Are there potential downsides to doing this through a public hearing? Sure.
The Pump Handle is pleased to provide the full text of an article, published in the Bureau of National Affairs’ “Occupational Safety & Health Reporter,” on SKAPP’s Scientists in Government project report.*
by Stephen Lee
A study of scientists’ opinions at 13 federal agencies, including the National Institute for Occupational Safety and Health, found that many feel political pressure guides much of their work. The research, published March 3 by the George Washington University Project on Scientific Knowledge and Public Policy, said scientists at NIOSH felt the agency deliberately avoided research that might lead to controversial findings for fear the agency might be eliminated. One senior NIOSH scientist was quoted in the report as saying,
“All research areas are dictated from management, and you must be limited to doing research in these specific areas. As a consequence, eight people have left within the last two years alone. They felt they weren’t being treated as full scientists.”
The 100-page report , Strengthening Science in Government: Advancing Science in the Public’s Interest, interviewed 37 participants at 13 federal agencies, including the Centers for Disease Control and Prevention, Environmental Protection Agency, and Department of Agriculture.
by Rena Steinzor, cross-posted from CPRBlog
What Progressives Expect from OIRA: An Open Letter to Cass Sunstein
As you know, we picked a spat with the Office of Information and Regulatory Affairs (OIRA) last week over Randy Lutter’s supposedly temporary detail appointment to your office. It’s not the first time we’ve criticized the workings of OIRA, and almost certainly won’t be the last.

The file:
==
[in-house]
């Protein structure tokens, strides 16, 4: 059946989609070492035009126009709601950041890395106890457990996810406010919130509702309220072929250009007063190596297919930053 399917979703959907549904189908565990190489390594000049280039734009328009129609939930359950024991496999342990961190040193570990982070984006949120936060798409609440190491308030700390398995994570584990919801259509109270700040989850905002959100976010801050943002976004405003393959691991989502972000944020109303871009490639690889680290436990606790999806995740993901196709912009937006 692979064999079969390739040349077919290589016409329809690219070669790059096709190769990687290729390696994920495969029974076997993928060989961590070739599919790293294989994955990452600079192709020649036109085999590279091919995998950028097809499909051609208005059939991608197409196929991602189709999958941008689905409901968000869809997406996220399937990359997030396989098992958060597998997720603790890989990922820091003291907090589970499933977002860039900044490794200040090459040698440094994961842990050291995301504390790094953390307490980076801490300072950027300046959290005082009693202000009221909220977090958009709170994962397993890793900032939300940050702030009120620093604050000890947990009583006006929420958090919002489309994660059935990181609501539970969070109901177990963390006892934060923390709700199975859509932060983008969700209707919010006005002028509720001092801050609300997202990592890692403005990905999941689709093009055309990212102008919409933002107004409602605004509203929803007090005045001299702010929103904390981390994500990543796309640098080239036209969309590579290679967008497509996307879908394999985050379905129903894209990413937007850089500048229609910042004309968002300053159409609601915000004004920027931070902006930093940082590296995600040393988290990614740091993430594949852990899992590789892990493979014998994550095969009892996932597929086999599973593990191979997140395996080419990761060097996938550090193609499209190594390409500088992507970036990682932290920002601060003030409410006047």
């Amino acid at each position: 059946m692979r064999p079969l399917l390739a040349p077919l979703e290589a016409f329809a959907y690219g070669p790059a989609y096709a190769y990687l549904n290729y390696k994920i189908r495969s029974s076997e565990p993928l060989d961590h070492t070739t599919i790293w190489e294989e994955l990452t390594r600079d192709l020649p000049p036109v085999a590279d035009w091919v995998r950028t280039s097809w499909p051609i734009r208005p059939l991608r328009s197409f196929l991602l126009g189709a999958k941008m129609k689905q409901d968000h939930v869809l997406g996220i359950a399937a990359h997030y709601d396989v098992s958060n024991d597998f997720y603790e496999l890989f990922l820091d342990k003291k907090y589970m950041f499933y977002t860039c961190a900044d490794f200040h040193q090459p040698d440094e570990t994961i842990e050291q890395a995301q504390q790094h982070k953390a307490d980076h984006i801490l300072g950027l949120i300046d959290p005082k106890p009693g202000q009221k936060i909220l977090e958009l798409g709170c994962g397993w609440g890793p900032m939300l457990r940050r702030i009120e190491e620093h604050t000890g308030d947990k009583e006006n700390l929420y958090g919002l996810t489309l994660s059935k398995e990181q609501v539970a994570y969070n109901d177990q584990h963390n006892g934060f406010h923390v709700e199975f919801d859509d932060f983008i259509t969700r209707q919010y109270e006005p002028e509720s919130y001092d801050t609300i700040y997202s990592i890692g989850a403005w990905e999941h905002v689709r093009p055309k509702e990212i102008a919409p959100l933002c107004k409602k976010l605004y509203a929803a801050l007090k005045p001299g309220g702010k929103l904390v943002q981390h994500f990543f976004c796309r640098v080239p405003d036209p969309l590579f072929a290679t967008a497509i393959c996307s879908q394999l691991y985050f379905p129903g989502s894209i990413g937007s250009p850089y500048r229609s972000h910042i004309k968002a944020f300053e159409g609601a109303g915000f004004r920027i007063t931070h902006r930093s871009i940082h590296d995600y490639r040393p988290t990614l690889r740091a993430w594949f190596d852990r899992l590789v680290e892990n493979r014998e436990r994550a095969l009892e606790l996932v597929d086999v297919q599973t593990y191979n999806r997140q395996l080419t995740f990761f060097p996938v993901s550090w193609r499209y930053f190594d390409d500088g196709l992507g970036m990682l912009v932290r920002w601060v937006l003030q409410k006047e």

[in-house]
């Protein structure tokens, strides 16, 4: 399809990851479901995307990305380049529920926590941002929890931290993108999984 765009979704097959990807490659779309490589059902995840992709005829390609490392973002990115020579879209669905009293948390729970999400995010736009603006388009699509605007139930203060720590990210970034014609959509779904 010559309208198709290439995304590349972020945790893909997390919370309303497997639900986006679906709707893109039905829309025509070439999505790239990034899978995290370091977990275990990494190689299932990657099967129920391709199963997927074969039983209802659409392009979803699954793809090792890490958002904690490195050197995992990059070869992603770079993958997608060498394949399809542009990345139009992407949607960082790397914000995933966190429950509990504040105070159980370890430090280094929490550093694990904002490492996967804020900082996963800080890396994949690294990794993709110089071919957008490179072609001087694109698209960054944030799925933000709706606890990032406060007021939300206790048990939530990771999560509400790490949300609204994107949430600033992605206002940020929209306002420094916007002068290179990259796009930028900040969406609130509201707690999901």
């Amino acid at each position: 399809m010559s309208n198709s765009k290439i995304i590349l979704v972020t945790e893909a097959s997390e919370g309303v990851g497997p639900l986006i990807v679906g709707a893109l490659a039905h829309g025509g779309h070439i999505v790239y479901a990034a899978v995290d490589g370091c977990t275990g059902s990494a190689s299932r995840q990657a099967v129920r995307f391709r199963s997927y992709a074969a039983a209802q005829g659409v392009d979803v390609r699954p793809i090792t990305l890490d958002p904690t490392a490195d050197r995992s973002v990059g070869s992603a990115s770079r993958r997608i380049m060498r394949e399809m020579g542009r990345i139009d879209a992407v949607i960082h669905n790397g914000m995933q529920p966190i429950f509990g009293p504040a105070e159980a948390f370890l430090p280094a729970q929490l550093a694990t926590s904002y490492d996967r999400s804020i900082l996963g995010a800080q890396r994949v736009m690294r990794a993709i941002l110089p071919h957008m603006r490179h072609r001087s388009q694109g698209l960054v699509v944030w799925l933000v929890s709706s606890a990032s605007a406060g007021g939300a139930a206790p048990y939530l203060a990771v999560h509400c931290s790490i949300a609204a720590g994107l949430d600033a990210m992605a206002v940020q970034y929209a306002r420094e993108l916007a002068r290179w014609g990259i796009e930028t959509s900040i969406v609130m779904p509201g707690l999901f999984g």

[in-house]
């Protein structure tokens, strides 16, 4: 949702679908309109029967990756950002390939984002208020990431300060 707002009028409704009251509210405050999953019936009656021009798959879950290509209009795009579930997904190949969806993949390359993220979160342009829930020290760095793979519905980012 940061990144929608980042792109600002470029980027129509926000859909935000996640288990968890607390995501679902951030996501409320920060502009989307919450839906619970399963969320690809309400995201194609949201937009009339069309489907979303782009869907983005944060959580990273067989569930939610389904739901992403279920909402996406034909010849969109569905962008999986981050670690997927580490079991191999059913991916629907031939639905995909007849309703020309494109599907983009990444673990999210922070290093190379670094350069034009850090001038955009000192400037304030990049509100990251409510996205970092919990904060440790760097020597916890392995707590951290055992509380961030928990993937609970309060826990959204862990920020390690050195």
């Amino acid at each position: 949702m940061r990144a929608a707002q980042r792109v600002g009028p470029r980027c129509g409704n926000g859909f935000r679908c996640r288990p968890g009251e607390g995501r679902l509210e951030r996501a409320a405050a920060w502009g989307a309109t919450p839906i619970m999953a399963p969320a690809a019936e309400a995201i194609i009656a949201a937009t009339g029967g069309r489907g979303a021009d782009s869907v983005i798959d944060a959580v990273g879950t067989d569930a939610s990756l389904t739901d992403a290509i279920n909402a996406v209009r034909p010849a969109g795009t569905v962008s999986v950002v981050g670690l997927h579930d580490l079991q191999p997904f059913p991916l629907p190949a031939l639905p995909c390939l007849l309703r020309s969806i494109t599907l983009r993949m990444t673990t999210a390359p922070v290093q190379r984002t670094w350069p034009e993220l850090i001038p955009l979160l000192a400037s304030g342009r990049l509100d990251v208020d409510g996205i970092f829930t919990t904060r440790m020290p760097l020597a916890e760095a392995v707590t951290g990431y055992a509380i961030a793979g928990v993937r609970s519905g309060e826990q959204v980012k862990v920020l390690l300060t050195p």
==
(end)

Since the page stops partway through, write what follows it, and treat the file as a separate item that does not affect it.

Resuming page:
I’ve spoken to a number of people in the media and elsewhere who have expressed surprise that progressive organizations like CPR are such relentless critics of a progressive Administration. I’m sure Administration officials feel this frustration as well. That dynamic is at work in OIRA’s case because you have a reputation as a progressive thinker on many issues.
I won’t try to speak for all progressives, but I can assure you that very few of us criticize the Administration lightly. Nor do we do it with any sense of pleasure.
by Richard Denison, PhD, cross-posted from EDF’s ChemNano Blog
Over the last few months, I was heartened to hear a number of industry stakeholders in the debate over TSCA reform embrace the idea of designating in TSCA reform legislation a “jump-start” or “quick-start” list of chemicals of high concern or priority. The idea was to allow EPA to hit the ground running, by having an agreed-to list of chemicals on which it could immediately initiate action. Well it now appears many in industry actually have something far slower and far more cumbersome in mind.
The Subcommittee on Commerce, Trade and Consumer Protection of the U.S House of Representatives’ Energy and Commerce Committee held a hearing yesterday on the question of “prioritization”: How a new law could best spur prompt identification of and action on the chemicals of highest concern. Mr. Bill Greggs testified on behalf of three trade associations prominent in the debate over TSCA reform: The Consumer Specialty Products Association, the Soap and Detergent Association, and the Grocery Manufacturers of America.